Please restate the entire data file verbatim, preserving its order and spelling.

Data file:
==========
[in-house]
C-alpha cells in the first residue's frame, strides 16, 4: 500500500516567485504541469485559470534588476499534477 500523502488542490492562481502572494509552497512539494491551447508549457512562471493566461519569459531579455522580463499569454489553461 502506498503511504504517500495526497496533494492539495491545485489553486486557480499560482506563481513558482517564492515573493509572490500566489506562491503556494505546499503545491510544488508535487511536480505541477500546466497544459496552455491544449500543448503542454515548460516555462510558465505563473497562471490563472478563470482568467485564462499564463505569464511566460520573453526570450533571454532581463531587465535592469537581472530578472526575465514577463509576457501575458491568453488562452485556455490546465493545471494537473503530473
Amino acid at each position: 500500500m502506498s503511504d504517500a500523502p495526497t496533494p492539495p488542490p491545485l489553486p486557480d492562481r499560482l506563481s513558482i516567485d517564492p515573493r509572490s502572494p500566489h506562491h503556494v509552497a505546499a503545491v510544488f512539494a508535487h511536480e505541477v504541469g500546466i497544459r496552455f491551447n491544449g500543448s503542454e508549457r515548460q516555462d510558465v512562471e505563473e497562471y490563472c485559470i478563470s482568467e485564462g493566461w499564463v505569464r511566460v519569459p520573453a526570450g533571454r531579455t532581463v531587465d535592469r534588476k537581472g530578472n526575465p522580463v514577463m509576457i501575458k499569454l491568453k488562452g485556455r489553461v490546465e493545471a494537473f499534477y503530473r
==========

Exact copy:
[in-house]
C-alpha cells in the first residue's frame, strides 16, 4: 500500500516567485504541469485559470534588476499534477 500523502488542490492562481502572494509552497512539494491551447508549457512562471493566461519569459531579455522580463499569454489553461 502506498503511504504517500495526497496533494492539495491545485489553486486557480499560482506563481513558482517564492515573493509572490500566489506562491503556494505546499503545491510544488508535487511536480505541477500546466497544459496552455491544449500543448503542454515548460516555462510558465505563473497562471490563472478563470482568467485564462499564463505569464511566460520573453526570450533571454532581463531587465535592469537581472530578472526575465514577463509576457501575458491568453488562452485556455490546465493545471494537473503530473
Amino acid at each position: 500500500m502506498s503511504d504517500a500523502p495526497t496533494p492539495p488542490p491545485l489553486p486557480d492562481r499560482l506563481s513558482i516567485d517564492p515573493r509572490s502572494p500566489h506562491h503556494v509552497a505546499a503545491v510544488f512539494a508535487h511536480e505541477v504541469g500546466i497544459r496552455f491551447n491544449g500543448s503542454e508549457r515548460q516555462d510558465v512562471e505563473e497562471y490563472c485559470i478563470s482568467e485564462g493566461w499564463v505569464r511566460v519569459p520573453a526570450g533571454r531579455t532581463v531587465d535592469r534588476k537581472g530578472n526575465p522580463v514577463m509576457i501575458k499569454l491568453k488562452g485556455r489553461v490546465e493545471a494537473f499534477y503530473r